Tiffany hires Nathalie Verdeille to lead jewelry design
Tiffany & Co. has recruited formidable – and familiar – designer talent to lead its core jewelry and fine jewelry categories, WWD has learned.
Nathalie Verdeille, jewelry creation director at Cartier since 2005, becomes vice-president, artistic director of jewelry and fine jewelry at Tiffany. She is expected to start in the role later this year.
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Verdeille is known to Tiffany’s parent company, LVMH Moët Hennessy Louis Vuitton, as she previously led high jewelry design at Chaumet, which is part of LVMH’s watches and jewelry division.
At Tiffany, she will report to Alexandre Arnault, Executive Vice President, Products and Communications, who is rocking the iconic American jeweler with key hires and high profile campaigns featuring a roster of new brand ambassadors, including Anya Taylor. -Joy, Tracee Ellis Ross and Eileen Gu.
“Nathalie is an accomplished and renowned designer in the jewelry industry and joins us with an impressive portfolio of work,” Arnault said in an internal ad seen by WWD. “In this new role, Nathalie will be responsible for leading the creative vision of our jewelry and fine jewelry designs. She will lead the design team and work closely with cross-functional partners as well as regions and markets to ensure seamless innovation, design, product prototyping, tracking and alignment with the overall strategy of the company. product.
Verdeille graduated from the prestigious Haute École de Joaillerie de Paris in 1997, and immediately worked for Lorenz Bäumer, one of Place Vendôme’s many designers and fine jewelry brands, according to her LinkedIn profile.
After a brief stint at Cartier, she joined Chaumet for three and a half years, before joining Cartier in 2005 to lead the design of her jewelry.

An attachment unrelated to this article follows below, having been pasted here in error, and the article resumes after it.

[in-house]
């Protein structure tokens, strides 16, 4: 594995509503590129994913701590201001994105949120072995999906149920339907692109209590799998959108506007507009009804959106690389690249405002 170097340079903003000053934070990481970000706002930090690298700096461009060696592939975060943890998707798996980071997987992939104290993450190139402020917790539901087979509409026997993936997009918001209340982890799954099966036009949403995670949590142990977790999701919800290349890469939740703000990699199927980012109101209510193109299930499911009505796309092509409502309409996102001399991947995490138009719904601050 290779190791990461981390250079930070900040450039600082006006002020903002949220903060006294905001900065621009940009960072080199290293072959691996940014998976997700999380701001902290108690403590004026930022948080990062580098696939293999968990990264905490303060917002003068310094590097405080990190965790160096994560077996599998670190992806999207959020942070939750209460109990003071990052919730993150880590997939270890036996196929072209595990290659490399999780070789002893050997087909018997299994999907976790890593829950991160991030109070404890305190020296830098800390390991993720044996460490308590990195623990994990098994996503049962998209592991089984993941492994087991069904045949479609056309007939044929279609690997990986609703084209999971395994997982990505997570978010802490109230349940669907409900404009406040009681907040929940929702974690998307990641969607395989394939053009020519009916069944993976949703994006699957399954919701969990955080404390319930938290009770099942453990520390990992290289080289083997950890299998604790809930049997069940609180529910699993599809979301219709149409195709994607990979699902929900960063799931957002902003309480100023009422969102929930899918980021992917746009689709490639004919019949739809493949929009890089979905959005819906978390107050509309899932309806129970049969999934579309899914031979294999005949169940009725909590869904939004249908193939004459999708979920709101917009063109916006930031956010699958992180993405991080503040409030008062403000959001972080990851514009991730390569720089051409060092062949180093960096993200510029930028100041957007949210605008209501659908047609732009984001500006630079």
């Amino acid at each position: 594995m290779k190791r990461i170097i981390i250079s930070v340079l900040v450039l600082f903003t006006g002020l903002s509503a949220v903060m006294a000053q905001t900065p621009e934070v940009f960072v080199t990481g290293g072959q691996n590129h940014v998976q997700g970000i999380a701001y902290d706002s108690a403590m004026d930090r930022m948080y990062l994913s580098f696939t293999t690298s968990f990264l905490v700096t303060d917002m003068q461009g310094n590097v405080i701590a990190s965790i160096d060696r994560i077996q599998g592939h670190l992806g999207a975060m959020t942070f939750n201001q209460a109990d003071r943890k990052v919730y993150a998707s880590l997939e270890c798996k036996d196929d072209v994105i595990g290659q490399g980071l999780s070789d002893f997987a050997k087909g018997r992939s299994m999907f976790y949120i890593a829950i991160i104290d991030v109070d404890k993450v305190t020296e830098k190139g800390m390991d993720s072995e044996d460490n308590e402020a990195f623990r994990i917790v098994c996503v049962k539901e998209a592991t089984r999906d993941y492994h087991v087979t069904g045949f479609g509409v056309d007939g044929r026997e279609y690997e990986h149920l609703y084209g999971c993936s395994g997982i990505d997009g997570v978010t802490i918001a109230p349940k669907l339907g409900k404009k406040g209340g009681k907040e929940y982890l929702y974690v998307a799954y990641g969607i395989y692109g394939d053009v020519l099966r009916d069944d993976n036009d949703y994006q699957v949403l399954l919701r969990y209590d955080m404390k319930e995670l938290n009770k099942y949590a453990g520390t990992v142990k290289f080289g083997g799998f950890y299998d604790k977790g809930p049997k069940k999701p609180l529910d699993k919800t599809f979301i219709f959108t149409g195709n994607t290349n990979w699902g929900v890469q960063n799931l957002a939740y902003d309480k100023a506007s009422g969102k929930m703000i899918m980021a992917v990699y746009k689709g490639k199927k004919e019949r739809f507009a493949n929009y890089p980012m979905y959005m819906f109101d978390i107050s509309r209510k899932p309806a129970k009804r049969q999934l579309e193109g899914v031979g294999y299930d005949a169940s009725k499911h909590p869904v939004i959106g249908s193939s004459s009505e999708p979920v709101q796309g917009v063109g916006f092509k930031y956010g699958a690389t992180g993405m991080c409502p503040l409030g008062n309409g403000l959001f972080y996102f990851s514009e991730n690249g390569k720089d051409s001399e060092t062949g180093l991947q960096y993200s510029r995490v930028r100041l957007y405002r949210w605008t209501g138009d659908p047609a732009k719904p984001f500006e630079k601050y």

Last March, Arnault recruited Ruba Abu-Nimah of Revlon to become Tiffany’s Executive Creative Director, Marketing and Communications. Abu-Nimah’s connections within New York’s underground creative realm should fuel a more avant-garde brand image.
As indicated, Tiffany also called on Peter Marino, the essential architect of LVMH, to take on the renovation of the brand’s historic flagship store on Fifth Avenue.
Arnault is one of a trio of LVMH executives called upon to unlock Tiffany’s potential. The other two are Anthony Ledru, who became CEO of Tiffany after a career mainly in American jewelry and several years in Paris at Louis Vuitton. Meanwhile, Vuitton CEO Michael Burke has been named chairman of Tiffany’s board.
Beyond its financial strength and managerial confidence, the largest luxury group in the world has global expertise in real estate, business development and CRM, acquired from some 75 brands and 160,000 employees in the fields of fashion and leather goods, wines and spirits, perfumes and cosmetics, selective distribution and hospitality.
Before Tiffany, Alexandre Arnault was CEO of the luggage manufacturer Rimowa owned by LVMH. At Tiffany, he draws on his digital savvy, his millennial outlook, his marketing and branding know-how and his network of connections in Silicon Valley. In addition to energizing Rimowa with bright colors, buzzy collaborations, exceptional stores and new product categories, the young Arnault is responsible for accelerating the digital transformation of LVMH.